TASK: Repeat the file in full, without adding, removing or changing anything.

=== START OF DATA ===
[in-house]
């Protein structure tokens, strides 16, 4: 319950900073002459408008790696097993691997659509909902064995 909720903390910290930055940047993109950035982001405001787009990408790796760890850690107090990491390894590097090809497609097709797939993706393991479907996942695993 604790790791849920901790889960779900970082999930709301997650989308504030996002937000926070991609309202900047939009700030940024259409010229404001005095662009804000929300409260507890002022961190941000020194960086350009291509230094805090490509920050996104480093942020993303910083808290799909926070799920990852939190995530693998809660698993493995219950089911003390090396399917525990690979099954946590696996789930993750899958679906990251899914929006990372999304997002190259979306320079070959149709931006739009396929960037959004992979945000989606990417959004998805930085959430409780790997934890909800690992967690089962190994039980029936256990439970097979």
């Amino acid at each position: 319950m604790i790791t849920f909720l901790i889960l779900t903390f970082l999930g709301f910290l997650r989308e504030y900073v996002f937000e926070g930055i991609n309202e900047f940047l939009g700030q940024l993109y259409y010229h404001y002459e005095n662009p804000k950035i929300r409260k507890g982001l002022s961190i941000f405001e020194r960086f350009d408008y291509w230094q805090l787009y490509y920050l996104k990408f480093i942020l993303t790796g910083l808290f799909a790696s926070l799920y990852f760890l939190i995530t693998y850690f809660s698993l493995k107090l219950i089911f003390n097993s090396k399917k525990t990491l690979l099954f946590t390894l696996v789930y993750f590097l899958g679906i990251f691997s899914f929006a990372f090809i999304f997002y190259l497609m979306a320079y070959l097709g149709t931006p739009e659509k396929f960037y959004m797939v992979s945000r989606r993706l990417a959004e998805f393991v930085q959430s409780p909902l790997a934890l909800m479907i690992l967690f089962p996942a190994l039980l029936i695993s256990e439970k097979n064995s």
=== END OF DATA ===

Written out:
[in-house]
């Protein structure tokens, strides 16, 4: 319950900073002459408008790696097993691997659509909902064995 909720903390910290930055940047993109950035982001405001787009990408790796760890850690107090990491390894590097090809497609097709797939993706393991479907996942695993 604790790791849920901790889960779900970082999930709301997650989308504030996002937000926070991609309202900047939009700030940024259409010229404001005095662009804000929300409260507890002022961190941000020194960086350009291509230094805090490509920050996104480093942020993303910083808290799909926070799920990852939190995530693998809660698993493995219950089911003390090396399917525990690979099954946590696996789930993750899958679906990251899914929006990372999304997002190259979306320079070959149709931006739009396929960037959004992979945000989606990417959004998805930085959430409780790997934890909800690992967690089962190994039980029936256990439970097979």
């Amino acid at each position: 319950m604790i790791t849920f909720l901790i889960l779900t903390f970082l999930g709301f910290l997650r989308e504030y900073v996002f937000e926070g930055i991609n309202e900047f940047l939009g700030q940024l993109y259409y010229h404001y002459e005095n662009p804000k950035i929300r409260k507890g982001l002022s961190i941000f405001e020194r960086f350009d408008y291509w230094q805090l787009y490509y920050l996104k990408f480093i942020l993303t790796g910083l808290f799909a790696s926070l799920y990852f760890l939190i995530t693998y850690f809660s698993l493995k107090l219950i089911f003390n097993s090396k399917k525990t990491l690979l099954f946590t390894l696996v789930y993750f590097l899958g679906i990251f691997s899914f929006a990372f090809i999304f997002y190259l497609m979306a320079y070959l097709g149709t931006p739009e659509k396929f960037y959004m797939v992979s945000r989606r993706l990417a959004e998805f393991v930085q959430s409780p909902l790997a934890l909800m479907i690992l967690f089962p996942a190994l039980l029936i695993s256990e439970k097979n064995s």